Kindness is overriding theme at 23rd Pet Rock Festival
By Rod Lee
A list of participating businesses and organizations that could be obtained at the gate answered all questions about what was happening on the field at Wyman Gordon in North Grafton on September 12.
If any doubts lingered, there was enough barking and yelping to provide further confirmation.
The 23rd annual Pet Rock Festival, New England’s largest animal welfare event, began at noon on a sunny Sunday and ran until about four o’clock. Emphasizing “kindness to all animals,” this year’s production featured an amateur dog show and shelter pet parade, more than one hundred pet-related vendors, animal-breed rescues and New England-based animal shelters, demos, Frisbee dog team, carnival rides, vegetarian food, a doggie water park, agility course, awards and more. Voice Star Billy Gilman headlined the musical lineup.
Among those present with names that indicated they belonged on the premises were “No Mutts Left Behind,” “Andrea’s Custom Collars,” “Cocker Spaniel Rescue of NE,” “Ruff Tales Rescue,” “Mass Vest-a-Dog,” “Pawssion Designer Pet Clothing,” “Woof Woof Wagon Pet Boutique and Biscuit Bar,” “Happy Tails Market,” “Rising Sun Pet Sitting and Dog Walking,” “Hot Diggity Dog Pet Care” and “Tufts Paws for People.”
You get the idea.
Happy to be on the premises were Chris Sturdivant of Dorchester and Ellen Moran of Worcester, representing the Col. Potter Cairn Rescue Network, which they described as “the largest single-breed rescue operation in the world.” This all-volunteer nonprofit has helpers “all over the country and we pay for the vetting, neutering, spaying and a home-safety visit,” the women said.
Also in attendance were Michelle Perrotti of Douglas and Mike Andrade of Worcester, for the Canine Company, which provides “Invisible Fence Brand systems that are high-quality and designed to withstand the wear and tear of weather.” An investment in the containment system “provides you with years of peace of mind, while providing your dog with years of security and playtime,” they said.
For Jeannie Hebert who is president and CEO of the Blackstone Valley Chamber of Commerce and her fellow organizers, the Pet Rock Festival is an exercise of love they hold close to their hearts.
“I was working the amateur dog show most of the day,” Ms. Hebert said. “But I love it! We celebrated twenty-three years, and honestly Wyman Gordon’s field is our best venue yet. But as you know the property has been sold, so we find ourselves once again homeless like the animals we assist. We are investigating other properties, but nothing concrete yet.
“The day was perfect, from weather to the attendance, which was just about 2000 give or take a few. More than we expected since COVID-19.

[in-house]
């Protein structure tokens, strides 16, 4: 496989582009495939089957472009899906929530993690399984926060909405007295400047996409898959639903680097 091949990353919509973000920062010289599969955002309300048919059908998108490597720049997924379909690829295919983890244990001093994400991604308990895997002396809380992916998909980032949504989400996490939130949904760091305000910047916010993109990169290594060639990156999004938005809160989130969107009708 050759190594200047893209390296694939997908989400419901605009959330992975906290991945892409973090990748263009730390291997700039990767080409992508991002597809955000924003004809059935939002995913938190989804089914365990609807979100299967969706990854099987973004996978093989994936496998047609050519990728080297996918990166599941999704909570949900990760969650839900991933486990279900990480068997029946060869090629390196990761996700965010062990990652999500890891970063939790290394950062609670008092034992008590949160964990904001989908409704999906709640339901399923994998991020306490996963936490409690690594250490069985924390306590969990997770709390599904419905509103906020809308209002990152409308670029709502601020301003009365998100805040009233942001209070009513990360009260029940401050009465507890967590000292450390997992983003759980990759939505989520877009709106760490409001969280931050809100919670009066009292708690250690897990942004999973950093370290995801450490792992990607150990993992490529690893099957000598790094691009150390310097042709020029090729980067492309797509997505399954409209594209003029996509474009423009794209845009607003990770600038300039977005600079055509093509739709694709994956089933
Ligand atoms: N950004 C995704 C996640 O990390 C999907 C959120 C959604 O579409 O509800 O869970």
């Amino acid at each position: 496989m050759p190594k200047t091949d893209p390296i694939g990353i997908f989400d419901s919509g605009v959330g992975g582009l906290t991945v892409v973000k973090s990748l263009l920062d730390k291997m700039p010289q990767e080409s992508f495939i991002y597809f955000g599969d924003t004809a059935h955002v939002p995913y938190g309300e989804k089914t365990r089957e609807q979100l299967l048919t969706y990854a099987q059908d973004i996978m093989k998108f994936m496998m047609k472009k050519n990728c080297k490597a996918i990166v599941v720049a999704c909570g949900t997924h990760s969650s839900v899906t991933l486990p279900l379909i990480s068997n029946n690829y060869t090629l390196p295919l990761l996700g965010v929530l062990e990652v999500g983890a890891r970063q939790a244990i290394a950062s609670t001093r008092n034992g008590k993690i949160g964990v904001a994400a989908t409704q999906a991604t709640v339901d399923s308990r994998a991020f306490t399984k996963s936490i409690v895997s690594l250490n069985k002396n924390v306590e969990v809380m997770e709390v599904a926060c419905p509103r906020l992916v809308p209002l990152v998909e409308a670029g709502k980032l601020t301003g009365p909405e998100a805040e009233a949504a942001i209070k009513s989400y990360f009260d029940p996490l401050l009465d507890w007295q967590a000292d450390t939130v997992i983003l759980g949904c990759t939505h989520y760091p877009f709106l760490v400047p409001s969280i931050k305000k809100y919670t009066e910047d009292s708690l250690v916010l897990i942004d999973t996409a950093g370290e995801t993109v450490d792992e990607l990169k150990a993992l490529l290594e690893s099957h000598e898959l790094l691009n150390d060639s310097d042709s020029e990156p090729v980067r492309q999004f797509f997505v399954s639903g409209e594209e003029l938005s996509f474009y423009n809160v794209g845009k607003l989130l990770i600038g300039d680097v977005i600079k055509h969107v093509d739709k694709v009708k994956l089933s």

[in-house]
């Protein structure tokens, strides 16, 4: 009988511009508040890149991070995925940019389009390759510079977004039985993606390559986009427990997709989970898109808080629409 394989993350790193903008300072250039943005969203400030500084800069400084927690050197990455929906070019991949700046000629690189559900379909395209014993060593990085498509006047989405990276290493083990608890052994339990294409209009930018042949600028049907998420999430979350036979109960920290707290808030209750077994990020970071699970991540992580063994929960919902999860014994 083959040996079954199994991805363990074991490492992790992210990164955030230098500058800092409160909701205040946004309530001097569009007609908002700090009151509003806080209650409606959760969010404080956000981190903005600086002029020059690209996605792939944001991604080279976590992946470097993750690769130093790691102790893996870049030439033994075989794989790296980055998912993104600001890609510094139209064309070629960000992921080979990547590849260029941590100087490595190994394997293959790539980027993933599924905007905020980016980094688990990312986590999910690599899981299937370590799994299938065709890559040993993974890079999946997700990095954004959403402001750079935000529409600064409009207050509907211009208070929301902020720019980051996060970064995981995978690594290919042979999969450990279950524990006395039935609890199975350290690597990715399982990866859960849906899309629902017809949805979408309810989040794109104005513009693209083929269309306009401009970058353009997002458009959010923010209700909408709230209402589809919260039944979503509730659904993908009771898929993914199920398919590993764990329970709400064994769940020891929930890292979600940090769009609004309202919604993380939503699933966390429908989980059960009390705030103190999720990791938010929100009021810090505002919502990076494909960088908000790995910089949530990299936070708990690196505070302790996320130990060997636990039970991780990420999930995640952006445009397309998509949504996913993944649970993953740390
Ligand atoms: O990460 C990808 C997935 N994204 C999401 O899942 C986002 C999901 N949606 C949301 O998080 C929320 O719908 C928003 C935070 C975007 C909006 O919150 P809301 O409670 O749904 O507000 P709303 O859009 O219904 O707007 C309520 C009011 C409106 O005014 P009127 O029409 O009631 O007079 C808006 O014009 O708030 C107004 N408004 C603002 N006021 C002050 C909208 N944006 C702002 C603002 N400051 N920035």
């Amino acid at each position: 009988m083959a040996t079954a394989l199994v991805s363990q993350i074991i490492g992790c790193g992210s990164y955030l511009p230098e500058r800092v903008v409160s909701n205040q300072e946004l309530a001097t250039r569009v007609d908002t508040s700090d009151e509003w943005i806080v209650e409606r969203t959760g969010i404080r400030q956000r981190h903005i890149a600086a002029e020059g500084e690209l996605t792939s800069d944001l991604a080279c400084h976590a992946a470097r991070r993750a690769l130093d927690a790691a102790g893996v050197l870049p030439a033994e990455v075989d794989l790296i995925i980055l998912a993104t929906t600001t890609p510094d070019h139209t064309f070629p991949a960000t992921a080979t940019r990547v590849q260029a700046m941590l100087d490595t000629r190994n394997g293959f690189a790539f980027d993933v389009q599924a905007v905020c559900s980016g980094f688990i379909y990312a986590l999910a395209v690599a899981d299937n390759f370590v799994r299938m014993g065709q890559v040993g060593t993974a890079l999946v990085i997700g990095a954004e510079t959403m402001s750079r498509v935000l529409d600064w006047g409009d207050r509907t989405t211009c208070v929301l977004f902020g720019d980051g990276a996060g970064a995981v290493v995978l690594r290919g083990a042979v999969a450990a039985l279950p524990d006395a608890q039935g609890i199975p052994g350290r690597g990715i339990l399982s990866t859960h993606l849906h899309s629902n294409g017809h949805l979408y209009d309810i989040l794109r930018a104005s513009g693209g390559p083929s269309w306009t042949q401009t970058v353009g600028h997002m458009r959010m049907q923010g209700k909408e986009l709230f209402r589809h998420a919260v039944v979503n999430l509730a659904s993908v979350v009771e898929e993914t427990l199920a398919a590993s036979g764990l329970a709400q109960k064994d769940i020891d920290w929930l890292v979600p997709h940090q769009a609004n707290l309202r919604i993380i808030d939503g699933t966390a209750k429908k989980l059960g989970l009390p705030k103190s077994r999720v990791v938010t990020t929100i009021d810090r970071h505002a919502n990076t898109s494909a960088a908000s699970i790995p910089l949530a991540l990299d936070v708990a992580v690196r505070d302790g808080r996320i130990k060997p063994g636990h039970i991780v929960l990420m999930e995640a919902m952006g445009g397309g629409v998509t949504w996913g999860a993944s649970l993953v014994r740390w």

“Pet Rock Fest is a true charity,” Ms. Hebert said. “None of us are paid. We are a full volunteer force, and we give away as much funding as possible, just keeping enough seed money to produce the next year’s event. We offer grants to shelters and rescues as well as nonprofit animal advocacy organizations, and grants to private citizens, many elderly, to help pay vet bills for their companion animals.
“We are unique in that we are not the organization that benefits, but we are the organization that offers support to others in need. We also support educational programs, especially to students in elementary school, to lay the foundation of kindness, responsible pet ownership, and foster the concept of companion animal kinship. We promote adoption, but never allow adoption at the event, as it could be emotional. You can meet the dog/animal you are interested in adopting, fill out the paperwork and then follow up. We do not want the trauma of the dog being returned to a shelter.
“We also work closely with our legislators to introduce laws that will strongly prosecute perpetrators of animal cruelty. That cannot be tolerated. Ever! There are so many implications of what those who practice animal cruelty can do to others in society. Evil murderers like Ted Bundy, Jeffrey Dahmer and Charles Manson all started by torturing animals and graduated to humans. It is not a rite of passage, it is the making of a monster.
“A blessing of the animals was conducted by Rev. Chad McCabe from the Church of the Nativity in Northborough. He was great and so well-received. Among the many animals he blessed was a beautiful American bulldog suffering from cancer. So touching. There are so many heartwarming stories. Your companion animal is the best and most loyal friend you will ever have. We need to nurture them and keep them safe.
“Our mission is to educate, assist and support. Remember, “they can’t talk, so we will!”
Contact Rod Lee at [email protected] or 774-232-2999.